Syrian rebels fired mortars at President Bashar al-Assad's palace in Damascus on Wednesday but missed, opposition officials said, underlining the growing boldness of forces fighting to end his family's 42 years in power.
Bassam al-Dada, an adviser to the commander of the Free Syrian Army, Col. Riad al-Assad, told the Associated Press the failed attack was carefully thought out.
"This was a very special operation that was planned for a while," al-Dada said by telephone.
Bloodshed continues to rage in Syria, much due to the determination by fighters that oppose the Syrian dictator's regime. The rebels, however, lack much of sophisticated weaponry Assad's army has.
British Prime Minister David Cameron raised the possibility of arming the rebels in a fresh push to oust Assad and end the violence by ordering officials to re-examine all options.
A Downing Street official said the Prime Minister wanted to put previously rejected measures "back on the table" amid frustration at the failure to halt the 20-month conflict.
Cameron on Tuesday vowed to redouble his efforts after visiting a refugee camp in Jordan and hearing "horrendous" stories of some of those who have fled the violence.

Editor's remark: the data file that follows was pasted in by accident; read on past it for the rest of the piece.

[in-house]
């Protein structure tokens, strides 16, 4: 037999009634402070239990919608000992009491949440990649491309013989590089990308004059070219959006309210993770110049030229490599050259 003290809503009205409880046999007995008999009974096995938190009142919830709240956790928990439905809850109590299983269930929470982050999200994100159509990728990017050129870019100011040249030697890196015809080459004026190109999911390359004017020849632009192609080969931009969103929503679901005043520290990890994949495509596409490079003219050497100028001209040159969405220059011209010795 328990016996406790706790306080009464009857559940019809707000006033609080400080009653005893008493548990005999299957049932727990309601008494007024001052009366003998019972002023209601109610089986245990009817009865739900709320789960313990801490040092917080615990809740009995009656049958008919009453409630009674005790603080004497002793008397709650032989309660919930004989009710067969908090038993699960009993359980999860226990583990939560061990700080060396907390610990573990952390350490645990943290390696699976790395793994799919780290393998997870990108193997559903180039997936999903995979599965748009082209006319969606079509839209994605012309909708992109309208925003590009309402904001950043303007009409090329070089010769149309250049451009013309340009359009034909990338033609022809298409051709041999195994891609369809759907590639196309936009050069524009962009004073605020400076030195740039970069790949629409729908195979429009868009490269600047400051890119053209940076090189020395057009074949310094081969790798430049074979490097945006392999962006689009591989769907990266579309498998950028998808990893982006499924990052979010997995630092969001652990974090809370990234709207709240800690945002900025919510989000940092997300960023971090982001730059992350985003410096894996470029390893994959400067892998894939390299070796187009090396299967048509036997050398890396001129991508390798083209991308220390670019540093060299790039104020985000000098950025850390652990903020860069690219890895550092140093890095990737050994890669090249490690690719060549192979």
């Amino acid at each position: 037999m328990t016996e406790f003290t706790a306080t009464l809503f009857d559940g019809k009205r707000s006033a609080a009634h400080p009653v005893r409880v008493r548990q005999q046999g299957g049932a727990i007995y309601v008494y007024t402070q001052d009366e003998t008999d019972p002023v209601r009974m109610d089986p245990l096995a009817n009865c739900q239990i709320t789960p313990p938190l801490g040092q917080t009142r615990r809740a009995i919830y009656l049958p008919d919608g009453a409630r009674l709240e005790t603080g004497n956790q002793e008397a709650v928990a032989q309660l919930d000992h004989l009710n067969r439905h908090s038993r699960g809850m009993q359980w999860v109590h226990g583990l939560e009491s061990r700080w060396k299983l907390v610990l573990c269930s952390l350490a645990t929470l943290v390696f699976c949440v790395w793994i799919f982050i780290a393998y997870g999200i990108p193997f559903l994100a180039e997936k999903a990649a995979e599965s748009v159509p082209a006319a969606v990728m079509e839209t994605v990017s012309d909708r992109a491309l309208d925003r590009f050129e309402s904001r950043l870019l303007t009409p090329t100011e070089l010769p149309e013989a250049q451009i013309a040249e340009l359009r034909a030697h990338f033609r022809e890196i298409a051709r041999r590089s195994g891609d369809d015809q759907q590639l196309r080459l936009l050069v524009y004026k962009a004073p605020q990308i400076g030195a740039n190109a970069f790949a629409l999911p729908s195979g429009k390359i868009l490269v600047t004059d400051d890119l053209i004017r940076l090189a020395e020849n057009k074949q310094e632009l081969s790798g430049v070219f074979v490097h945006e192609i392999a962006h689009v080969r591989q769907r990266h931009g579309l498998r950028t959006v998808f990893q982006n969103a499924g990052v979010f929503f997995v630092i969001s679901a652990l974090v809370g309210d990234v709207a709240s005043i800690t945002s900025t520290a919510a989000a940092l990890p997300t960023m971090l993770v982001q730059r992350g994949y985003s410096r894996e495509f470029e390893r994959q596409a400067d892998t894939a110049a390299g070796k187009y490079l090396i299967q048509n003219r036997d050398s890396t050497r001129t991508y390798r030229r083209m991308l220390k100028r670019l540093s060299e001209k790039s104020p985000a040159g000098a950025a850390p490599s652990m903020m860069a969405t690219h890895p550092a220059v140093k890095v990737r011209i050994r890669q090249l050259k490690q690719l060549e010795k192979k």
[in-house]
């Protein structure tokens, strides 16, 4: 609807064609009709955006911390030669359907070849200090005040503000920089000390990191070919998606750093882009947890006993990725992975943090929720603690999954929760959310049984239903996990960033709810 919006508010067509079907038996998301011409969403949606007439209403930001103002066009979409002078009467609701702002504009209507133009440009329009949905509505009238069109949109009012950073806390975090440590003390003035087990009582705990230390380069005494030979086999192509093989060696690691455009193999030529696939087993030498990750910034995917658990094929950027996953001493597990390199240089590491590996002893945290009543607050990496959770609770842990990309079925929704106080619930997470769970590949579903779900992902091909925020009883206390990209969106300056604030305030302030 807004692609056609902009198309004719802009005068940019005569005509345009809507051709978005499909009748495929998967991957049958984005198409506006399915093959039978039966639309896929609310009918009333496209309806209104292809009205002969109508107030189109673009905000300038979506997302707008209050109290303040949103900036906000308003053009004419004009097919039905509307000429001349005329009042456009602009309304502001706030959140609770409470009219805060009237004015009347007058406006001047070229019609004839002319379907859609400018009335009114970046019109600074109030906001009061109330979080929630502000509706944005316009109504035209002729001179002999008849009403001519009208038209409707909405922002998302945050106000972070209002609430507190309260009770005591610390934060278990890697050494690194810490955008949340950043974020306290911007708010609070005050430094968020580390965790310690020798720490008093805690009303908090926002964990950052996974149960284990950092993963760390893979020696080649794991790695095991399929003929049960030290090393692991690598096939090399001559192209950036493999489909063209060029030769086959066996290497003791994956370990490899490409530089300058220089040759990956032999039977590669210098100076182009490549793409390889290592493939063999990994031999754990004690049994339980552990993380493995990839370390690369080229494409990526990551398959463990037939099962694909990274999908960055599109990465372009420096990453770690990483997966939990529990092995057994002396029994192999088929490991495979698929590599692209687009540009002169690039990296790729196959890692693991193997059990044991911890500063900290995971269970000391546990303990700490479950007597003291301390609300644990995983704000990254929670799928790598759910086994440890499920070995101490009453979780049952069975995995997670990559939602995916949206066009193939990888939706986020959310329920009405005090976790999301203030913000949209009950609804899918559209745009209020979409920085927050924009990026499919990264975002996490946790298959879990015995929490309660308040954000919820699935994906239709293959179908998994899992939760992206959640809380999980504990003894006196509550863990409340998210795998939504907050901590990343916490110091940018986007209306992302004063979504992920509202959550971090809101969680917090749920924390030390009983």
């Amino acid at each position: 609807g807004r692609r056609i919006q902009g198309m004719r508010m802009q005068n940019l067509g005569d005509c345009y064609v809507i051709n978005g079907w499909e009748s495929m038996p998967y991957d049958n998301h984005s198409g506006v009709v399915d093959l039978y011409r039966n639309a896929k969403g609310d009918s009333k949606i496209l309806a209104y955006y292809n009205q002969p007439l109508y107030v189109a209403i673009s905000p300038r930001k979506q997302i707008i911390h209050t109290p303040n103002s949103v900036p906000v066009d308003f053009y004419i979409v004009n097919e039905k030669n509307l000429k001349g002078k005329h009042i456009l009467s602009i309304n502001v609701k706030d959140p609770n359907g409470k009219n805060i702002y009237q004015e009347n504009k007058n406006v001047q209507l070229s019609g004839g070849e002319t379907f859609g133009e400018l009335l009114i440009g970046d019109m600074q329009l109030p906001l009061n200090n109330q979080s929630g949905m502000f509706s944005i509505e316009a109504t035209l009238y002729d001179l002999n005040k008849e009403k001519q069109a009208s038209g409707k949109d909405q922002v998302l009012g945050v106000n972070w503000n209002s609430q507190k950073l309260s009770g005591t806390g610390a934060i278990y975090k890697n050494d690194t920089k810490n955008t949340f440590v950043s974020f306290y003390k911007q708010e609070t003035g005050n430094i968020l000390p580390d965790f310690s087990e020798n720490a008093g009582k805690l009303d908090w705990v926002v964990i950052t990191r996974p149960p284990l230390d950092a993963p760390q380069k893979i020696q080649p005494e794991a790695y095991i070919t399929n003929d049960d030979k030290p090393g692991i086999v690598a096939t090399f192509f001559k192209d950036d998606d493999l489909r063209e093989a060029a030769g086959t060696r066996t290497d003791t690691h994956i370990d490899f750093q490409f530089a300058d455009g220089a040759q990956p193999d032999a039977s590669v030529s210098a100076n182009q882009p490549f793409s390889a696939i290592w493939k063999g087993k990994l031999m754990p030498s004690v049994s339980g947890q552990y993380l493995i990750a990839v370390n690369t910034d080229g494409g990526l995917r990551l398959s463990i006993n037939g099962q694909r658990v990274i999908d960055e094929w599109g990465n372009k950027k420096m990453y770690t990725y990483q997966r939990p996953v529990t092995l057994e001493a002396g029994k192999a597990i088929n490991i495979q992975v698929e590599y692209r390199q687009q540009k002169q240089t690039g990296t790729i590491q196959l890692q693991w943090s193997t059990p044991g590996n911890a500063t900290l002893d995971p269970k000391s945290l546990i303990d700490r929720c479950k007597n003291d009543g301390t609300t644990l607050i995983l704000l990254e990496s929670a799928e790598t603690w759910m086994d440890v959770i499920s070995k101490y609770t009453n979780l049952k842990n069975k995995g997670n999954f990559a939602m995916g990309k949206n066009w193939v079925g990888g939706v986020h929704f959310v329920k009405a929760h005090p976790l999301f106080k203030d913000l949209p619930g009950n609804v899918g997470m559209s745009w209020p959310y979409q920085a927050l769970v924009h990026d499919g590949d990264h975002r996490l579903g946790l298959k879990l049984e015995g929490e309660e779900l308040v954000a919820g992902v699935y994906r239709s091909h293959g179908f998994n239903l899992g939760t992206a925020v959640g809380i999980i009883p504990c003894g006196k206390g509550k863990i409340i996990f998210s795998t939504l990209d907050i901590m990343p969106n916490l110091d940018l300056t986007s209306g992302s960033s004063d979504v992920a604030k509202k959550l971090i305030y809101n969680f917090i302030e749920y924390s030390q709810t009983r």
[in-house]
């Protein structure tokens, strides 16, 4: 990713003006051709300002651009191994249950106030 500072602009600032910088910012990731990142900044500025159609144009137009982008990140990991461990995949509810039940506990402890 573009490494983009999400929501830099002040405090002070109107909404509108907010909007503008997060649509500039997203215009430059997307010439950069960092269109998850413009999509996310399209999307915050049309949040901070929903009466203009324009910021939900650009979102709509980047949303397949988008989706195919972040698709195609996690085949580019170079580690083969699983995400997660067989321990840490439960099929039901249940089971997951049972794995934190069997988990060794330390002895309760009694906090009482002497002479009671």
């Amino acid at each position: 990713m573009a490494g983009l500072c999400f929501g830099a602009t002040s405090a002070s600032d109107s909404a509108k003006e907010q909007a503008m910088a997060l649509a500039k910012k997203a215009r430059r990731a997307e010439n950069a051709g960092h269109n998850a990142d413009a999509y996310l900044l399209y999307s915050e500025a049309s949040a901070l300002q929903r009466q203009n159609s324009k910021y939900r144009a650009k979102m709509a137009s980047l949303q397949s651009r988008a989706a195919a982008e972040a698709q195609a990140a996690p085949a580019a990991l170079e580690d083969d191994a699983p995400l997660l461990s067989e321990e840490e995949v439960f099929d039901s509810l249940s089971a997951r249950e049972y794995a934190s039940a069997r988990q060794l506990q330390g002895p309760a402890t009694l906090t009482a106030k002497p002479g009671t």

British diplomats are already set for talks with opposition military commanders as part of the renewed drive -- which the premier said should be a top priority for newly-re-elected U.S. President Barack Obama.
He insisted during a three-day Middle East tour that Britain has no plans at present to directly arm rebel forces, pointing out that it was prohibited under the terms of a European Union arms embargo.
Whitehall officials are said however to be considering whether it could be justified under United Nations resolutions and sounding out potential support within Europe for amending the current restrictions.
Other possible new approaches are the creation of United Nations-enforced "safe zones" within Syria's own borders for refugees - a move being urged on the UN by neighbouring Turkey.
A No 10 official said: 'We're 20 months into this and there is a sense of frustration that we haven't been able to bring an end to the violence.
"The Prime Minister wants to come back and look at things that were on the table a year ago which we didn't want to do then. He wants to put them back on the table.
'We haven't ruled anything in and we haven't ruled anything out. This is the moment to get some impetus going forward. We want to put everything on the table."